• Compile or update the non-legal information about your special needs child. If you suddenly come down with a severe fever and have to isolate and can’t communicate, will your child’s substitute caretakers have easy access to information about emergency numbers, medication, and daily care? Create a binder or accessible computer file with the information that will be needed quickly in a pinch.

Although estate planning may seem overwhelming, our attorneys can guide you through the process and provide ideas drawn from real life to help you put a plan in place and help you keep it up to date with your own changing circumstances. We’re here when you need us.

Peace.

Cinderella’s Dad Could Have Prevented the Whole Thing

Cinderella lost her mother when she was very young.  Her father remarried in an attempt to create a family for Cinderella, wedding a woman with two daughters of her own.  Apparently things were hunky dory when when dad was alive, but sadly, he also died when Cinderella was still a young girl.  At that point the step-mother became the step-mother that all step-mothers since have tried to disassociate themselves from.

What went wrong?

Cinderella’s dad, believing his second wife to be a loving mother to his daughter, left all his fortune in her control and his daughter in her care. However, step-mom prioritized her biological daughters and was imprudent with the money, leaving the family in less fortunate circumstances than they had been.  In order to conserve the money that was left, Cinderella was turned into the family housekeeper, cook, and all around caretaker, while the step-sisters and their mother were pampered with what remained of the inherited money.

Cinderella’s dad may not have been able to know what would happen after his death, but he could have made far better preparations for his family, and his daughter in particular, that would have minimized the unexpected turn in his wife’s behavior.  While step-mothers do not always turn on their step-children, they do sometimes run into other circumstances that can thwart a deceased parent’s intent.  Severe illness, serious accidents, drug addictions, mental illness, early onset dementia, and other things can derail even the kindest step-parents.  The desire to protect against unknown events is a great reason to set up safeguards in your estate plan when it comes to providing for minors or disabled children.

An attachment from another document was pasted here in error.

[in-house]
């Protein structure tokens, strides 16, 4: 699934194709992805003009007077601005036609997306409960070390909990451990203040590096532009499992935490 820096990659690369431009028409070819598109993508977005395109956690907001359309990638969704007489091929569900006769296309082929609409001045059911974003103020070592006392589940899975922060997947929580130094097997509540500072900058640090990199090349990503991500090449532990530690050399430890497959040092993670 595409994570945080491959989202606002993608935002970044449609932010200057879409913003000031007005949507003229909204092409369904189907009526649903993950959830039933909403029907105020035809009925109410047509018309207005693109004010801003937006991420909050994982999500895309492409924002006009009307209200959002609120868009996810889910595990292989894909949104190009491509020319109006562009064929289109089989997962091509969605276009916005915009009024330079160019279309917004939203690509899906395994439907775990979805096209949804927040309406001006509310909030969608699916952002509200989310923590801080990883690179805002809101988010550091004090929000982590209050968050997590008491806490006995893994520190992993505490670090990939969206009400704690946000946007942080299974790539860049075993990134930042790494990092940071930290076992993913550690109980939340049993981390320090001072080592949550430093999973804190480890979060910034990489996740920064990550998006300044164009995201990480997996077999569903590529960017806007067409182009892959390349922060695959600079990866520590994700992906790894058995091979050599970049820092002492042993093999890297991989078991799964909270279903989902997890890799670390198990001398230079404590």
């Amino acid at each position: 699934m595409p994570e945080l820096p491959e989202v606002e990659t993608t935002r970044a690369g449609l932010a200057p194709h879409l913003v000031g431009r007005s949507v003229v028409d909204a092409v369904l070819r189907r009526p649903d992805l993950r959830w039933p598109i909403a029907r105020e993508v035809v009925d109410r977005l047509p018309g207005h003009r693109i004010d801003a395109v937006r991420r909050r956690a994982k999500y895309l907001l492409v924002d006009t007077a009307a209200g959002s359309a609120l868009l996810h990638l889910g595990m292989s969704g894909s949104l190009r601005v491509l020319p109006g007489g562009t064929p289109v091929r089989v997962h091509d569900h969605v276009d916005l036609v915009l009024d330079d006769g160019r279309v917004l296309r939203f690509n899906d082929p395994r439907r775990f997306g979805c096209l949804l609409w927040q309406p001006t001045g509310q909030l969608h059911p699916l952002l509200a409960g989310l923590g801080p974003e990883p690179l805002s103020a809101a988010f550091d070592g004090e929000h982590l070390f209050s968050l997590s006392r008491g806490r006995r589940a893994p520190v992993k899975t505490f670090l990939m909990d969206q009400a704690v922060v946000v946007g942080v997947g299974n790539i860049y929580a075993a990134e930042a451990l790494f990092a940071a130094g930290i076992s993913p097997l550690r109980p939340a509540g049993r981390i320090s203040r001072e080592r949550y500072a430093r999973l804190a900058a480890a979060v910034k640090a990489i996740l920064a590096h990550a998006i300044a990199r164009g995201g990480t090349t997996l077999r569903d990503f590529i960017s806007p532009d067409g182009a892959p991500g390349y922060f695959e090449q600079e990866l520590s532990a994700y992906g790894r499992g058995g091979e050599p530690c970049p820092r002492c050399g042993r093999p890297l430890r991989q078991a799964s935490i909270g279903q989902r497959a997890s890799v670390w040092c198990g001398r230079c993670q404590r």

A better choice

Instead of leaving everything in the unfettered control and discretion of his second wife, Cinderella’s dad should have considered having a separate trust set up for his daughter, to be used solely for her needs or accumulated and given to her when she reached majority.  This would have prevented the step-mother from diverting all the funds away from Cinderella, or given Cinderella a remedy if the step-mother failed to meet her fiduciary duties as trustee. He could have even had a trustee other than the step-mother, to provide an additional point of view in the care of his daughter.

With better planning on her dad’s part, Cinderella may have been able to see more choices for her future than merely securing a rich prince to care for her needs.  After all, not everyone can get a prince, so we need to give our children the means to go forward on their own.

Planning matters. Blended families need extra special planning. When you are ready, give us a call at 833-Red-Boot (833-733-2668), email legal@parkercounsel.com , or make an appointment here to talk about your needs.